Let Him Go

Let Him Go

Blu-ray Disc - 2020
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Following the loss of their son, retired sheriff George Blackledge and his wife Margaret leave their Montana ranch to rescue their young grandson. When they discover that he is in the clutches of a dangerous family living off the grid in the Dakotas, George and Margaret must fight for the survival of their family.
Publisher: Universal City, CA : Universal Pictures Home Entertainment, 2020
Branch Call Number: LET
Characteristics: 1 Blu-ray disc (114 min.) : sound, color ; 12 cm + 1 DVD

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d
DanielleMa
Jun 06, 2021

This was a terrible movie. Two seasoned actors like this and I expected so much more. Costner barely said 5 lines in the whole thing. Horrible ending too. Don't waste your time.

r
ralwal
May 24, 2021

We found it very slow and depressing at the beginning and when we saw the direction in which it was going, decided we
It wasn’t for us.

l
leigholson
May 14, 2021

Filmed in my home Province of Alberta, Canada around Fort Macleod, Didsbury, and Drumheller with the Weboy farmhouse set near High River, I enjoyed this movie for the location shots as much as the story and the acting. Diane Lane is excellent and Kevin Costner is very good with Lesley Manville doing a great job as the nasty Weboy matriarch. Booboo Stewart does an adequate job but I would have liked to see a local in this part, especially considering the number of talented First Nations Albertans in this area. A true Western in the sense of good guys vs bad guys.

l
lakeland53
May 14, 2021

This film is set in the 1960's. The sets, cars, costumes are fantastic, as well as the scenery. A man who so dearly loves his wife strives to give her everything. Kevin Costner and Diane Lane are fantastic and their relationship is tight. The supporting cast gives these two leads a run for their money. The characters are full and all very believable. Set in the Mid West. People related to each other differently in the 60's; the whole culture was different. When you travelled through these ares, you were on your own.There was no cell phone, no Twitter or Facebook. One could actually live out in the 'boonies', like the Indian in the film, and be undisturbed and be peaceful. Not only can you see character introspection, you can feel it.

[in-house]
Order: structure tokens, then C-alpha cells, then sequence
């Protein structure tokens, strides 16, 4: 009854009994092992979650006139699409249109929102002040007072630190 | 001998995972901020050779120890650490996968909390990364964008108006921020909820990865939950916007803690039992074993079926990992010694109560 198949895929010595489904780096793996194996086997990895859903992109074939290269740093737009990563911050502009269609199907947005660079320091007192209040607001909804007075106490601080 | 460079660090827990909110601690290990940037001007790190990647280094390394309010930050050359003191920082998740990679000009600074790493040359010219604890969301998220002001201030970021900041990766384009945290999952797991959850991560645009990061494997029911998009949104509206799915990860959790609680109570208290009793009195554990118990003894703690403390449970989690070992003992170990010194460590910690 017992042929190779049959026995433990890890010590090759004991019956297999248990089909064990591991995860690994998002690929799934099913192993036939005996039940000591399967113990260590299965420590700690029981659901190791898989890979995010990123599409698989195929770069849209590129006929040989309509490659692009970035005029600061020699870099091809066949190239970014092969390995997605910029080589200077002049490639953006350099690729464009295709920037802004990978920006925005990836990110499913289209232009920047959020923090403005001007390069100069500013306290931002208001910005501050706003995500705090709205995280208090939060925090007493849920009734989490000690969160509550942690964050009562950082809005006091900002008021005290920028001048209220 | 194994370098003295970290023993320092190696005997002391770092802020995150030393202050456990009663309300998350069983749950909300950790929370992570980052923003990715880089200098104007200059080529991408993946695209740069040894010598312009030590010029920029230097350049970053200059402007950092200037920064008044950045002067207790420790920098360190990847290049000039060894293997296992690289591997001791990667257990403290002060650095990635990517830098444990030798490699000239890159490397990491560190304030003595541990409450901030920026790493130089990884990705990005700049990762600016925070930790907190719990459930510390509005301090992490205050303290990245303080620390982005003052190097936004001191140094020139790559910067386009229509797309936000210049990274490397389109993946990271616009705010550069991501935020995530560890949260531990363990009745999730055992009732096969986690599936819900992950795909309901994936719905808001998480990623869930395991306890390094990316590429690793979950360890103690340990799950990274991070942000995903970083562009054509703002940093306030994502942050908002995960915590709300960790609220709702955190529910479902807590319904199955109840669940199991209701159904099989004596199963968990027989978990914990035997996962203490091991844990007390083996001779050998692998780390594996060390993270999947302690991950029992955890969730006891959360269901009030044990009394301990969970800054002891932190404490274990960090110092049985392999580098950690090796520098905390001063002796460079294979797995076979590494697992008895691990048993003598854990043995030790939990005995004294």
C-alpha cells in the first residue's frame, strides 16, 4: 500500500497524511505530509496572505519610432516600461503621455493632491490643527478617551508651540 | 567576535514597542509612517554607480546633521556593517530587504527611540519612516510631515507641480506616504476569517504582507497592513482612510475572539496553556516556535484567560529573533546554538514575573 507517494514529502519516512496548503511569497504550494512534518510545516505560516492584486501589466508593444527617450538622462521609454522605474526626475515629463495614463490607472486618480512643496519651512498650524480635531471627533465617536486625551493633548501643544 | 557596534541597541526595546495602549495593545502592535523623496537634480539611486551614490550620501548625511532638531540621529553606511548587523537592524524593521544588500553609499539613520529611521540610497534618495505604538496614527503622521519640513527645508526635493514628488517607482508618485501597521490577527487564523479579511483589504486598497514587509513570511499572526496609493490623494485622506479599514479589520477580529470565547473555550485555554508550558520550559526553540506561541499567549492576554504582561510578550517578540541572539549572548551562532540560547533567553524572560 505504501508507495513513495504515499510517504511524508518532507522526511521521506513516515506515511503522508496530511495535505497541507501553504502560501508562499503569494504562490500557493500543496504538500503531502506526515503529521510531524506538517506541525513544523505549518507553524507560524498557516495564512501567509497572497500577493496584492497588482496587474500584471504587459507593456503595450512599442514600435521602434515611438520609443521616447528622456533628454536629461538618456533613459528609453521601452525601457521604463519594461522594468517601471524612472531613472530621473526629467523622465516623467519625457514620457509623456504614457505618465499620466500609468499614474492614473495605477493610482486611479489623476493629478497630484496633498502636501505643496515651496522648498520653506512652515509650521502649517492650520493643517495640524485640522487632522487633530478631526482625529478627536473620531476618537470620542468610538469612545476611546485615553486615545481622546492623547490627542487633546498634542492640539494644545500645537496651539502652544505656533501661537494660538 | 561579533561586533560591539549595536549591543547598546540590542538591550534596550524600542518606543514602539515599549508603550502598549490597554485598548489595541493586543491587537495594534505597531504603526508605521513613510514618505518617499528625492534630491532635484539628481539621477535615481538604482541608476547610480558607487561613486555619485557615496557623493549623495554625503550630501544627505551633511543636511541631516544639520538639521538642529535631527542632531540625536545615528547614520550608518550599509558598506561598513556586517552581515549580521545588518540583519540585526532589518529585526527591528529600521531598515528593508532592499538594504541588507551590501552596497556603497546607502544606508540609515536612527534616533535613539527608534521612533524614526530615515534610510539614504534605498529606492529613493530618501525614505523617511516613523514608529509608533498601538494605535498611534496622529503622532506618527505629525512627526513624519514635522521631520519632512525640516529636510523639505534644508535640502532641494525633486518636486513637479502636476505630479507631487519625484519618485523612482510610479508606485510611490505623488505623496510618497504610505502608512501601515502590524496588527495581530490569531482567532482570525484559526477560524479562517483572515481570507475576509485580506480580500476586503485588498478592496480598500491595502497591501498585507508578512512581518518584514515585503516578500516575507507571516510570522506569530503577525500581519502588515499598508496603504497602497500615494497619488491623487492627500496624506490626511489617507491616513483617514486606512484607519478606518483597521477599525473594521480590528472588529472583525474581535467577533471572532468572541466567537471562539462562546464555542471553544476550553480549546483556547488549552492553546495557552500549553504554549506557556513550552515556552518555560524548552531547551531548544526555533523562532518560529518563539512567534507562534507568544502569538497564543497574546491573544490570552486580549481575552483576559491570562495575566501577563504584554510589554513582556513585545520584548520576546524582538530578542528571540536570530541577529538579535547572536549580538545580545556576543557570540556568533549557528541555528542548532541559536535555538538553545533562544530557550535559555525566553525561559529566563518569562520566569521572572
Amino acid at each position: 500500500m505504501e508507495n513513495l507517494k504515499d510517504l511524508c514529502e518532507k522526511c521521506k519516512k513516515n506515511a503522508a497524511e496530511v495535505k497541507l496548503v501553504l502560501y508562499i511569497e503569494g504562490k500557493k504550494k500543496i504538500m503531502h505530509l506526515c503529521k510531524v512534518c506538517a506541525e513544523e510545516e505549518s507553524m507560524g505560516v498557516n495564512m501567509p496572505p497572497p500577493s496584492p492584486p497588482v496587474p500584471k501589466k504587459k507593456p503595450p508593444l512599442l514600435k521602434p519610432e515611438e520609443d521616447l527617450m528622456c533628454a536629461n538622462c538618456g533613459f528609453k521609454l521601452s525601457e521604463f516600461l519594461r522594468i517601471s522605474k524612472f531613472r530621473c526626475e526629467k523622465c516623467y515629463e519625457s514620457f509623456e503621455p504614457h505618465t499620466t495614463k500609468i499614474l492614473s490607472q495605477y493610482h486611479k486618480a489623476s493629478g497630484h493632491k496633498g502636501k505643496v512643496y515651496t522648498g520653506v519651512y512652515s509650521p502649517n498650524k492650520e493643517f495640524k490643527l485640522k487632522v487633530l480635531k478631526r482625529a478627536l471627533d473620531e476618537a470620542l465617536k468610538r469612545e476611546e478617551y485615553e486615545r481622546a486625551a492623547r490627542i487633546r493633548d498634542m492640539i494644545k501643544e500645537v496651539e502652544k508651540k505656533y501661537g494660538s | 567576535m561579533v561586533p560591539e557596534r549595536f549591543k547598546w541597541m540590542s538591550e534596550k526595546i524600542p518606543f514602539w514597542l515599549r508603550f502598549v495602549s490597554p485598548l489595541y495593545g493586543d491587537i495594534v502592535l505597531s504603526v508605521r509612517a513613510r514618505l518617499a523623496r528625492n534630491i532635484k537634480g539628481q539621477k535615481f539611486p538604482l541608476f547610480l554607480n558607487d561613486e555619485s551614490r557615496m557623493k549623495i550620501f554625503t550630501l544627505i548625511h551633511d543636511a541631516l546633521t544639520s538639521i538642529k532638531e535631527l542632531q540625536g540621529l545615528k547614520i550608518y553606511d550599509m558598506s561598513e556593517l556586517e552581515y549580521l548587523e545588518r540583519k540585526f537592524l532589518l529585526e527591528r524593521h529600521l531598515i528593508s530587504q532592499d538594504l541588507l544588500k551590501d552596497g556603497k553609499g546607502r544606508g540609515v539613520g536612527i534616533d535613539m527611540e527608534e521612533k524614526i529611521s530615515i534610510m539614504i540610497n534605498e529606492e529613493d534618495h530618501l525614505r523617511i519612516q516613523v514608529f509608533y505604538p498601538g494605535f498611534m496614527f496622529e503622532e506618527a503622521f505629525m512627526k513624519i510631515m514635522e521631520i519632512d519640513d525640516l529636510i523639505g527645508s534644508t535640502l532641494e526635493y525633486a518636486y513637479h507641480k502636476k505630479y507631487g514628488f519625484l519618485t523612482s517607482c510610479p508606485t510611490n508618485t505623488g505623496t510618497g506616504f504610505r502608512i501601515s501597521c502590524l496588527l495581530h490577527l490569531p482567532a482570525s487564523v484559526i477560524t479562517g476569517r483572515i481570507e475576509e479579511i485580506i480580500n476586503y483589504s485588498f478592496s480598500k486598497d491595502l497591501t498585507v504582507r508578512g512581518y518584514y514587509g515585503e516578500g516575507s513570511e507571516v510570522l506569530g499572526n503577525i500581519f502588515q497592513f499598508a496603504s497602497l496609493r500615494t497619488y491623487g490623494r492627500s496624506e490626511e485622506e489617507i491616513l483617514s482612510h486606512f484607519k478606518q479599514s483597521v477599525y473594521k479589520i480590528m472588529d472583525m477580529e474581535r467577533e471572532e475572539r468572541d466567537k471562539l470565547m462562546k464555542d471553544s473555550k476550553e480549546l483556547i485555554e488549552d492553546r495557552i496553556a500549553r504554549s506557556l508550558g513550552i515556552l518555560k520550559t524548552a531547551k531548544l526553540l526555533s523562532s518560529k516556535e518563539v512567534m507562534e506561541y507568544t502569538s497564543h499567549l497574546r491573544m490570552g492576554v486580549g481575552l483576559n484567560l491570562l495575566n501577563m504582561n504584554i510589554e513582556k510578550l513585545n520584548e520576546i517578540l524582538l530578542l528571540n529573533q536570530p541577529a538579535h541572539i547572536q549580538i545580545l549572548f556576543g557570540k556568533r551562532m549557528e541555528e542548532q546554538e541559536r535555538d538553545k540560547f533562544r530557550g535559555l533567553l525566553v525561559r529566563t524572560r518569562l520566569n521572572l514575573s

Probably a little slow for most people's taste, but extremely well done.

r
rslade
May 13, 2021

I saw this one and "Promising Young Woman" close together. I liked "Promising Young Woman" because the agitator had the commitment to make the sacrifice necessary. In this case, the payment is made by others. In addition, while there is an apparent conclusion, it isn't complete, and a little thought indicates that the final outcome is likely to be extremely unsatisfying.

e
EddieHaskel
May 11, 2021

Not bad... Starts out slow Bulids to a climax . 3 1/2 stars - It's Free so I can recommend

c
crabbysandy
May 09, 2021

Don't waste 2 hours of your life on this one.

2
21221018293347
May 05, 2021

not my cup of tea.

d
dricco
Apr 21, 2021

A darn good adaptation of the book, which I liked so much! Diane Lane is perfect as Margaret Blackledge, the grandmother hell bent on getting her grandson back! When I read the book, I pictured Sam Elliot as George Blackledge, but Kevin Costner did a good job as George. And I think the little boy did a good job acting too! My only negative comment of the film, is that I liked the ending of the book much more. But this is a good film to enjoy!

e
Eagle_dancer
Apr 18, 2021

Most enjoyable. Watch out for the seniors! Don't mess with family! I enjoyed this one a lot.

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j
jimg2000
Feb 26, 2021

Sounds like your daddy. Thumping his Bible.
-Wasn't just Bibles he thumped.
===
... I would've told him to do exactly what he's done. "Marry yourself a widow, Donnie. You'll be getting a grateful woman."
===
I don't need reminding. I know what I've lost.
-Sometimes that's all life is, Margaret. The list of what we've lost.
===
The government agents came into the house when I was eight. They took me and put me in their truck. You know, I thought I did something wrong and that my mother didn't want me anymore. But then I could see she was crying. All the mothers were.
-You were eight?
They cut my hair off. And washed me in kerosene. And beat me. To kill the Indian inside. I guess they did. So when I came home, I couldn't understand my grandmother's words anymore.
===
Isn't that what you've always told me? Over and over. That I don't know when it's time to call it quits.
-And I'll be the one gets the job of picking up those pieces, huh?

j
jimg2000
Feb 26, 2021

First time I held him, he arranged himself just right in my arms and snug to me. And light as can be, like feathers...

===
The Weboys:

My people originally came from Illinois. Filed a homestead claim north of Gladstone before there was a Gladstone. I'm one of eight. Lost an older sister to pneumonia. My brother Carl drowned in a neighbor's cistern. Another fell off a truck, lived in a wheelchair for the rest of his days. My aunt Ruth got caught in a whiteout, froze and died right where she stood, not 30 feet from that back door. Hard life. Not for everyone. My other brothers and sister lit out, soon as they could. Never looked back.

I stayed. When I first met Henry Weboy, he couldn't stop talking about heading for Florida. I figure I had more than a little to do with his decision to stay. Now he's buried in the same cemetery as my folks and his. Yeah. And my boys are fourth-generation Weboys, born and living on North Dakota soil.

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